The benefits cap is getting more people into work, says new research. Helen Barnard asks whether this is all good news.
The much-maligned benefits cap has been back in the news today, with the publication of new research on its impact since being fully rolled out in late 2013.
Iain Duncan Smith and Mark Harper have been claiming victory over those who predicted that it would have no impact apart from increasing food bank use. Mindful of the scepticism encouraged by the earlier misuse of statistics about benefits claims, the Department for Work and Pensions took the precaution of asking the Institute of Fiscal Studies (IFS) to peer review the benefit cap research and advise on the methods. The IFS has released its own statement of key findings. So what does the evidence say?
The new research confirms that all the families affected have either a large number of children or high rents, and often both. About 27,000 families were affected once it was fully rolled out in later 2013. That is less than one per cent of working-age families receiving housing benefit. Their benefit income was reduced by a total of about £100 million per year. Half of those capped in November 2013 lost at least £46 per week. Some lost much more than this so the average loss was £70 per week.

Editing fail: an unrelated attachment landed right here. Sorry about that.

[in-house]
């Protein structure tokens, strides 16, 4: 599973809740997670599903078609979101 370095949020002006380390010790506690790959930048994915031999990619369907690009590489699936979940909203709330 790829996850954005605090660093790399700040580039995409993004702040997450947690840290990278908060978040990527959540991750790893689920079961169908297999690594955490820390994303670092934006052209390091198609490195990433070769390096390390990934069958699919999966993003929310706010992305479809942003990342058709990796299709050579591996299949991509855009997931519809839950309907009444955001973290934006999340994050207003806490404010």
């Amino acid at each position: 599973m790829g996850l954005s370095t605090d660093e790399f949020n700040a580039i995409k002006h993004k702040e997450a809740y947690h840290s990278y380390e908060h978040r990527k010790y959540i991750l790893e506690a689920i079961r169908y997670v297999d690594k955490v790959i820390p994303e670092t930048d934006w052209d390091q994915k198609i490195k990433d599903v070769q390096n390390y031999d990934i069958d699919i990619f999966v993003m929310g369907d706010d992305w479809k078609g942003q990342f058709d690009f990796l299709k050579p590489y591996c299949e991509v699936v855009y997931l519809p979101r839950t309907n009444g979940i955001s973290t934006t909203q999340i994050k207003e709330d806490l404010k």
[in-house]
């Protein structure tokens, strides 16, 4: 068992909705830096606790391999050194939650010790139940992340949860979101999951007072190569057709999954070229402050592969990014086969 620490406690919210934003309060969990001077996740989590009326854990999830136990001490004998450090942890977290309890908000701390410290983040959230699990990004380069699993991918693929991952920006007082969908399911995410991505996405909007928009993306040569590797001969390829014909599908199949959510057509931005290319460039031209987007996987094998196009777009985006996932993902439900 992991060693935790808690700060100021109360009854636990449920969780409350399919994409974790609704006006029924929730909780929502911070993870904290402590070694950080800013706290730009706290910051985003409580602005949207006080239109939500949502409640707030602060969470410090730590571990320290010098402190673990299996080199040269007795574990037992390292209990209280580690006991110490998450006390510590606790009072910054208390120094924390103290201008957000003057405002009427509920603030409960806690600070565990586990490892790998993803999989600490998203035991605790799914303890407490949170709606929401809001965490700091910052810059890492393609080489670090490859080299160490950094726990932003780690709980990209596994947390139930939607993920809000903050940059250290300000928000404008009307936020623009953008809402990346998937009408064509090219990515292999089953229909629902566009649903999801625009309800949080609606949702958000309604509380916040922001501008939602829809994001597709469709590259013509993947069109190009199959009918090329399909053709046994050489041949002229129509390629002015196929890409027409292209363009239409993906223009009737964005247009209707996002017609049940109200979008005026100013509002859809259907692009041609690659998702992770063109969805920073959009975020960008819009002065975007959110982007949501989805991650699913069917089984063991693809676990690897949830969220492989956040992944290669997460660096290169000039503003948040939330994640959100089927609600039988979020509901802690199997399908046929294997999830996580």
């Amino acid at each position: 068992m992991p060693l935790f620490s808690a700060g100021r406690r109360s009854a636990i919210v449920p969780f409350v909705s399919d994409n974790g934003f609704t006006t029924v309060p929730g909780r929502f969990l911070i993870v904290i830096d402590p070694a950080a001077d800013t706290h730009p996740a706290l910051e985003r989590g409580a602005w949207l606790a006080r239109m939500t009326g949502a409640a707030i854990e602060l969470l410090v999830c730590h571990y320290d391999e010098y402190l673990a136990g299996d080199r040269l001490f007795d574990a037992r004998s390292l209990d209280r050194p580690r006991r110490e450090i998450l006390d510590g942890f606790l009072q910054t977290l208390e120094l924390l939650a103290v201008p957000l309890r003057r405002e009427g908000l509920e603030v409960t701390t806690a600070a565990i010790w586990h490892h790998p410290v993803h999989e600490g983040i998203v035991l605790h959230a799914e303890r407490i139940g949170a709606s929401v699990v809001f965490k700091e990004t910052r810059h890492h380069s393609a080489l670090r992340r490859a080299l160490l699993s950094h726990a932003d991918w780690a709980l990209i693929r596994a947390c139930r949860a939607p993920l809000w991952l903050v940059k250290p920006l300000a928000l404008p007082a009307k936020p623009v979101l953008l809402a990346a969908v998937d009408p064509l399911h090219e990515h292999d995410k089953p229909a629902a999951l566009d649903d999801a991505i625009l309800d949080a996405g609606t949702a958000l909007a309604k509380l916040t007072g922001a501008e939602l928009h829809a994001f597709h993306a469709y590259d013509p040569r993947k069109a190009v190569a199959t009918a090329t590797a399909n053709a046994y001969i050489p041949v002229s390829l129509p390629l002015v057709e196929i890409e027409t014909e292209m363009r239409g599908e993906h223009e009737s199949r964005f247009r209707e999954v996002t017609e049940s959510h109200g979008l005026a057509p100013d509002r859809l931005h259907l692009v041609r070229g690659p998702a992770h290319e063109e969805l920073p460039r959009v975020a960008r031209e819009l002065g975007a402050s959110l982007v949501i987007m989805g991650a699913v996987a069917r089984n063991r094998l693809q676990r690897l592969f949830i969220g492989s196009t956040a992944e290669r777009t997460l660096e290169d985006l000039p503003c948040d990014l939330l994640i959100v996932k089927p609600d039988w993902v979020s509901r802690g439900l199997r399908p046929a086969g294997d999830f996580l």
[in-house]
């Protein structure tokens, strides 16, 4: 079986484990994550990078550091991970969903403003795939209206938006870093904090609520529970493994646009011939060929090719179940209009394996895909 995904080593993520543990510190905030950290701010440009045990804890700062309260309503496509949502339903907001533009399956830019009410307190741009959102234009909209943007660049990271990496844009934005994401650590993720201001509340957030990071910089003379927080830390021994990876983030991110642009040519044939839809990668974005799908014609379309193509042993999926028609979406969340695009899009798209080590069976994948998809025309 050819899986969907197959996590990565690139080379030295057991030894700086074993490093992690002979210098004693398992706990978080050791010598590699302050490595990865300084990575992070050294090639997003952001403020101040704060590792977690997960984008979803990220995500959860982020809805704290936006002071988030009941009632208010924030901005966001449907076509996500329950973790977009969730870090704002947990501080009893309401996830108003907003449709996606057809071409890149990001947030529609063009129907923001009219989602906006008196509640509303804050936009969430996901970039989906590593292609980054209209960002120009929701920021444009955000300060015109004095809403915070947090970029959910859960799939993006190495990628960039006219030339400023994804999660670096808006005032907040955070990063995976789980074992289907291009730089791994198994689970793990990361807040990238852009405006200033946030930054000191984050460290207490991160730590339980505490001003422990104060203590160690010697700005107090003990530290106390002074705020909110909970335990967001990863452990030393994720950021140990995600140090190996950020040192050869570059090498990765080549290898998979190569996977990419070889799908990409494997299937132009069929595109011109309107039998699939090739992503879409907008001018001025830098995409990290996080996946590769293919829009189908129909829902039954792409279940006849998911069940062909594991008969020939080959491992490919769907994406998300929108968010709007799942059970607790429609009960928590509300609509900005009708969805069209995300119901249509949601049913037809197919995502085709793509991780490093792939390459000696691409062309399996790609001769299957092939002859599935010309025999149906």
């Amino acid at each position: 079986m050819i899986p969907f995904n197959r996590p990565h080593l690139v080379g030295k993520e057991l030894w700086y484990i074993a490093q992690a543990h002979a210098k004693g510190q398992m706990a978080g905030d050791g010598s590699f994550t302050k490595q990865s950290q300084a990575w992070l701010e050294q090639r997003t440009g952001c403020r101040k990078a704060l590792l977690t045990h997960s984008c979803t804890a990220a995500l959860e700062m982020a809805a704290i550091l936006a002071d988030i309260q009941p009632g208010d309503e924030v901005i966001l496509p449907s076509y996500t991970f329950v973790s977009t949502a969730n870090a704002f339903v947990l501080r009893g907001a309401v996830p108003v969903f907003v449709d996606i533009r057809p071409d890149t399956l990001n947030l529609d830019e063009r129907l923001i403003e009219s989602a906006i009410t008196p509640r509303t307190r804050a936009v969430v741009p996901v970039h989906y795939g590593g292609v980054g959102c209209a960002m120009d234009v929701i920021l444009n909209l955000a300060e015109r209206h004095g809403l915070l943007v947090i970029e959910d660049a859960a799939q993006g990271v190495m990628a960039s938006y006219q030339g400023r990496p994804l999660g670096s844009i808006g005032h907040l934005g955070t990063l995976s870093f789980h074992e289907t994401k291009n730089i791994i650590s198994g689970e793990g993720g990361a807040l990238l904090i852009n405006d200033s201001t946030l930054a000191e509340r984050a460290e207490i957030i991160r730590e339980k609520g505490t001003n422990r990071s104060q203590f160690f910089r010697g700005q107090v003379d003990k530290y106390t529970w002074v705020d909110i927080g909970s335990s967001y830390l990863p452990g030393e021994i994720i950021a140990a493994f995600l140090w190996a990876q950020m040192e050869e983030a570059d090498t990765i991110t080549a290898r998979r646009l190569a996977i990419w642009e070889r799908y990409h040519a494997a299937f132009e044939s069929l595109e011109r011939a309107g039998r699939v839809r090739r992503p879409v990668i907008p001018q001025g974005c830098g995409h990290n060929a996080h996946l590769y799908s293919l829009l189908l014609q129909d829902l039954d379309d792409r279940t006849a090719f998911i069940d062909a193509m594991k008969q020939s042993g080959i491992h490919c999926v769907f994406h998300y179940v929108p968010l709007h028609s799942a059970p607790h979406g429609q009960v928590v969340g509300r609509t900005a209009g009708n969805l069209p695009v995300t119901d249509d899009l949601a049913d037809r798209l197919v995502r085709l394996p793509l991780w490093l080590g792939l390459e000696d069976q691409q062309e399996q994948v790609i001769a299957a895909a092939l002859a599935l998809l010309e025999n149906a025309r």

The IFS confirms that the analysis suggests around 2,000 families who were claiming benefits in May 2013 had someone move into paid work 12 months later in response to the cap. This is measured by how many started to claim Working Tax Credit so it’s possible that some of those affected by the cap might already have been working but not claiming Working Tax Credit and others might have started working but not enough to claim Working Tax Credit or have not chosen to claim. The research also suggests that a small number of households moved house, but only where they lost at least £200 a week, and not all of those.
The IFS concludes that the large majority of affected claimants neither got work nor moved house. These households will have had to absorb reductions in their income (very large for many of them) by cutting spending, getting into debt and/or running down savings. Any further lowering of the cap (as suggested at the Conservative party conference) might be expected to result in some claimants moving into work, but few moving house.
We have always questioned the rationale for the benefits cap (as has the IFS). The policy does nothing to tackle the causes of the rising benefit bill – a lack of affordable housing and too many low-paid jobs. It makes a false comparison between in-work and out-of-work households, ignoring the considerable benefits received by those working on low incomes. It also ignores the differing needs of families of different sizes.
Even where the cap does result in small numbers of people moving into work, if that work is low paid, insecure and unconnected to a ladder to better-paid work, it may not result in much improvement either in their living standards or in the cost to the country. In fact, there is evidence that pushing people into poor-quality work can reduce their chances of getting more stable, better-paid work later, meaning that they remain dependent on in-work benefits and are more likely to become unemployed again.
Based on the evidence so far, if the benefit cap was lowered the majority of people affected wouldn’t get work or move house – they would just get poorer.